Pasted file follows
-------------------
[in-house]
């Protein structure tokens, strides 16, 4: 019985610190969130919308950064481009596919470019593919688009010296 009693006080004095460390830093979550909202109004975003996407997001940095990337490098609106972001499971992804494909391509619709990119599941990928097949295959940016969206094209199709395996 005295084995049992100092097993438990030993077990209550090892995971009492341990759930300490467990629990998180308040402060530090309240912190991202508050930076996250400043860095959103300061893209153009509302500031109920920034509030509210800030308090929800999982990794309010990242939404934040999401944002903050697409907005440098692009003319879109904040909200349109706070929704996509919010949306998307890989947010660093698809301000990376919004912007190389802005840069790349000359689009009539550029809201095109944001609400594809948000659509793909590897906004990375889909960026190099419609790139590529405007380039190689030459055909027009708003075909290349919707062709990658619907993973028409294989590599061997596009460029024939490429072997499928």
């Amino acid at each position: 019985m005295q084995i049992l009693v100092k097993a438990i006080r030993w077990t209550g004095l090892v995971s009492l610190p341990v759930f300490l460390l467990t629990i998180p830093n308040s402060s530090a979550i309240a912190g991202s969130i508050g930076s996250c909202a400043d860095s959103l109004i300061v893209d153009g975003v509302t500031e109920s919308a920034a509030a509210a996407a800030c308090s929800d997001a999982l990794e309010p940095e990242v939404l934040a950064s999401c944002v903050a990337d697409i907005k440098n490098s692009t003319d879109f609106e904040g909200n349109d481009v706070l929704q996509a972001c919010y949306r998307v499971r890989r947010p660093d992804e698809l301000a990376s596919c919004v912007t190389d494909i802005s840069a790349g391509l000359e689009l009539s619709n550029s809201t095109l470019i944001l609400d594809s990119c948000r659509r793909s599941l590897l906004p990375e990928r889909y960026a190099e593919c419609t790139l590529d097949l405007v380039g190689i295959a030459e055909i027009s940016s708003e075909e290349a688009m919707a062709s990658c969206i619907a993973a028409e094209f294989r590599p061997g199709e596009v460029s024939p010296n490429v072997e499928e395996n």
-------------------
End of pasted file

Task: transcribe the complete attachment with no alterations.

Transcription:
[in-house]
């Protein structure tokens, strides 16, 4: 019985610190969130919308950064481009596919470019593919688009010296 009693006080004095460390830093979550909202109004975003996407997001940095990337490098609106972001499971992804494909391509619709990119599941990928097949295959940016969206094209199709395996 005295084995049992100092097993438990030993077990209550090892995971009492341990759930300490467990629990998180308040402060530090309240912190991202508050930076996250400043860095959103300061893209153009509302500031109920920034509030509210800030308090929800999982990794309010990242939404934040999401944002903050697409907005440098692009003319879109904040909200349109706070929704996509919010949306998307890989947010660093698809301000990376919004912007190389802005840069790349000359689009009539550029809201095109944001609400594809948000659509793909590897906004990375889909960026190099419609790139590529405007380039190689030459055909027009708003075909290349919707062709990658619907993973028409294989590599061997596009460029024939490429072997499928």
């Amino acid at each position: 019985m005295q084995i049992l009693v100092k097993a438990i006080r030993w077990t209550g004095l090892v995971s009492l610190p341990v759930f300490l460390l467990t629990i998180p830093n308040s402060s530090a979550i309240a912190g991202s969130i508050g930076s996250c909202a400043d860095s959103l109004i300061v893209d153009g975003v509302t500031e109920s919308a920034a509030a509210a996407a800030c308090s929800d997001a999982l990794e309010p940095e990242v939404l934040a950064s999401c944002v903050a990337d697409i907005k440098n490098s692009t003319d879109f609106e904040g909200n349109d481009v706070l929704q996509a972001c919010y949306r998307v499971r890989r947010p660093d992804e698809l301000a990376s596919c919004v912007t190389d494909i802005s840069a790349g391509l000359e689009l009539s619709n550029s809201t095109l470019i944001l609400d594809s990119c948000r659509r793909s599941l590897l906004p990375e990928r889909y960026a190099e593919c419609t790139l590529d097949l405007v380039g190689i295959a030459e055909i027009s940016s708003e075909e290349a688009m919707a062709s990658c969206i619907a993973a028409e094209f294989r590599p061997g199709e596009v460029s024939p010296n490429v072997e499928e395996n």